It has been a lovely, deep night of sleep in my four-post, curtained bed, and I wake feeling refreshed. I turn on the fire, because it is there, and start work on the blog post. The only downside of the room is that there are no facilities to make coffee, so my caffeine craving must wait for breakfast.
At 8am I walk into the main building (my room is in one of the cottages in the grounds of the Inn itself, and am immediately welcomed by the owners Laura and Rick. There are a few other people already intent on their breakfasts and I take a little table by the window. I have brought the lovely book that I received as a present in Lewisburg to read: The text takes the form of a gentle stroll through London, seen from an artist’s eyes, and concentrates very much on tone, light quality and imagery (‘It had been raining heavily all day, and the sky, which had just cleared, was flooded with a golden light. The towers of the Abbey stood up against it in misty blue. A string of hansom cabs coming along, reflected in the wet streets, looked like a procession of black gondolas.’)
A book about London: I have a mental bet with myself as to how soon the name Dickens will appear – page 16 is the answer.
My breakfast of pumpkin pancakes and bacon is delicious, and the coffee is very welcome. Laura talks to me about the book, as she loves to collect antiques of all sorts, and indeed has a little museum/antique store upstairs in the house.
When I have finished, I return to my room, where I have a l little time to relax, before driving to Winterthur for the matinee show. Of course, there is no sound check to be done, but it is nice to be there as part of the team, so in the end I get into my car at around 11.
Everything is as it should be: Barbara is there busily making sure the shop is properly stocked, and Ellen arrives from her office which is located in another building on the property. There was a lecture in the hall last night, so my set had to be cleared away. I help Ellen re-create the elegant parlour, and then make my first tea and honey of the day.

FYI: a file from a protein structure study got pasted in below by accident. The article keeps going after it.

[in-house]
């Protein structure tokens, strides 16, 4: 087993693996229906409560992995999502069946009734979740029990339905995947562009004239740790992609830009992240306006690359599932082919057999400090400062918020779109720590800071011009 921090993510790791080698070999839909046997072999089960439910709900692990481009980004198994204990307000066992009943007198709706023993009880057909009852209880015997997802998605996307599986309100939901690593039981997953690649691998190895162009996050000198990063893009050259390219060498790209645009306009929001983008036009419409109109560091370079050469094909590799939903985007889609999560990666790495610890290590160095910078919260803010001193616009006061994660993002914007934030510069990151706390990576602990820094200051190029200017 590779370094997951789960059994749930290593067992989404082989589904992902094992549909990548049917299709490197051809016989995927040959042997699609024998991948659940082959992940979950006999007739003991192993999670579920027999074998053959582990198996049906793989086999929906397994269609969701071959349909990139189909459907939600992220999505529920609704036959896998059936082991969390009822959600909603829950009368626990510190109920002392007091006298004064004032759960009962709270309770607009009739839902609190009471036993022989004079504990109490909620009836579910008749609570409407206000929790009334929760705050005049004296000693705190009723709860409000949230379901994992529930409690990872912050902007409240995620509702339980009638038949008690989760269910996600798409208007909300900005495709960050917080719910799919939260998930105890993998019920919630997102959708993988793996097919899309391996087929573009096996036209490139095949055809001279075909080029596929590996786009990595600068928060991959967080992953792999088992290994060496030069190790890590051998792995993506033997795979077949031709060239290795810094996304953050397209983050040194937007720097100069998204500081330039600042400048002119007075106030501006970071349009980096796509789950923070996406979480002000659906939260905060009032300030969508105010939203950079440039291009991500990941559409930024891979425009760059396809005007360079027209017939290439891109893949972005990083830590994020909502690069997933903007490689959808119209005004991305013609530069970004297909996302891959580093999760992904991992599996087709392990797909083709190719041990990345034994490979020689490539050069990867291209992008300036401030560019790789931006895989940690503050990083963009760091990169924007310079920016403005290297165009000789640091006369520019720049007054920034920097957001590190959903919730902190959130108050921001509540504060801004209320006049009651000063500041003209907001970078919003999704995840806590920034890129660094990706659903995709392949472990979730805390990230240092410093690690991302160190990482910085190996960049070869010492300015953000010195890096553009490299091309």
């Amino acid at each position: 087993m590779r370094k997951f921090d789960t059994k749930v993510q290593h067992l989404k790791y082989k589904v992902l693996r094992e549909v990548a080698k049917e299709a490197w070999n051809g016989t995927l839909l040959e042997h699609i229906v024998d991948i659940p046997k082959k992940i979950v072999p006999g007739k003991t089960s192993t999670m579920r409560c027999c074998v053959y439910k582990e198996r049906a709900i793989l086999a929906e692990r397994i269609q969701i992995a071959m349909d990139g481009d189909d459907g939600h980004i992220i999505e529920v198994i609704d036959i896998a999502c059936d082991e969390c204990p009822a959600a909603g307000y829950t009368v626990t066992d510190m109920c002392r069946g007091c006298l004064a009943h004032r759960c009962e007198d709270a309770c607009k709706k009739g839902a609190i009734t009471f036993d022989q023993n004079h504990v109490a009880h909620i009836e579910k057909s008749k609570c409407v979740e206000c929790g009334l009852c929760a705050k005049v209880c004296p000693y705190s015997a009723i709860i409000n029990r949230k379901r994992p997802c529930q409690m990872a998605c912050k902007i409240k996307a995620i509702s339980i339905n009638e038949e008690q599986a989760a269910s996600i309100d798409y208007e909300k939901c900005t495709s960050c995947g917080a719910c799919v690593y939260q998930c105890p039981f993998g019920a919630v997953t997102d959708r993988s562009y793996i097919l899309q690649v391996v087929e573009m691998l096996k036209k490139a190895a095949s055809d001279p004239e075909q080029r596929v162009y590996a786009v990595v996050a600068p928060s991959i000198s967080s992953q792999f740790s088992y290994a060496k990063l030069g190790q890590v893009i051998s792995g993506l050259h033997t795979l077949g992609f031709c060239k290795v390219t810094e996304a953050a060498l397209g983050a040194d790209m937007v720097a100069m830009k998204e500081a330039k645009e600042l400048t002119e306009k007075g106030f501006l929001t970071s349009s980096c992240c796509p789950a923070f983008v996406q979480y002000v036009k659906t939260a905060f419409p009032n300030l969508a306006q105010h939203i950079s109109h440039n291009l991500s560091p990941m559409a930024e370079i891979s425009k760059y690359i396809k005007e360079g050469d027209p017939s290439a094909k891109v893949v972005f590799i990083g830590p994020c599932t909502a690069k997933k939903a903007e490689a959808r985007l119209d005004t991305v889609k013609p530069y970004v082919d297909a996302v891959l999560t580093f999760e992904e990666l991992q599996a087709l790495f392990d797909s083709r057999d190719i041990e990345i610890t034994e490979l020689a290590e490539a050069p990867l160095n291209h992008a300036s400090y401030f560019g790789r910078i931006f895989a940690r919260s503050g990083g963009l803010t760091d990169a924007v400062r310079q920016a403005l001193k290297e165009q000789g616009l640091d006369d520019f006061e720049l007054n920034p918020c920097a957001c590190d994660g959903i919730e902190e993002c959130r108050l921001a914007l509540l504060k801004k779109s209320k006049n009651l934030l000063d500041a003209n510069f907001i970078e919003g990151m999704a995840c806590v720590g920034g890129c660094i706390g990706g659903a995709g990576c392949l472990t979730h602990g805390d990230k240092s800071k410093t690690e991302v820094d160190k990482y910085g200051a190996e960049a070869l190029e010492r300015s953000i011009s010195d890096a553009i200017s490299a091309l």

I am walking around the shop looking at some of the books and products, when a gentleman approaches me with a paper bag. He tells me that he has been reading the blog, and was worried for my health. He thought that this may help. On opening the package I find two miniature bottles of Bourbon!
I retreat to the office and as I am sitting there I think about a conversation that Ellen Rob and I had last night: surely in Mr DuPont’s library there must be some old editions of Dickens novels, and it would be a fun project to have a series of events based on them: lectures and performances. Something to keep in mind, for sure.
The crowd are gathering at the door, and I start to get into costume ready for the show. With five minutes to go I take up my position at the back at the hall, and am amazed (although why I should be, I don’t know), to see the sea of smart phone screens in front of me. Almost everyone’s face is bathed in blue.
The Director of Winterthur David Roselle is making my introduction today, and we exchange a thumbs-up signal of readiness across the crowd, which is his cue to make his way to the podium. He finishes up with his traditional warning to anyone who is caught with a mobile phone (you will be taken to the catacombs and never be heard of again), and I begin my walk to the stage.
The show goes well, and the movements are precise and controlled. I have finally abandoned my experiment of moving backwards towards the audience as the Ghost of Christmas Yet to Come, as I don’t think it really works. The thought was that the audience would just see a black shape advancing upon them, with no features, but of course that they actually see is me with my back to them. Also, the impact of the skeletal, pointing hand is lost. So, not all of my ideas are successful!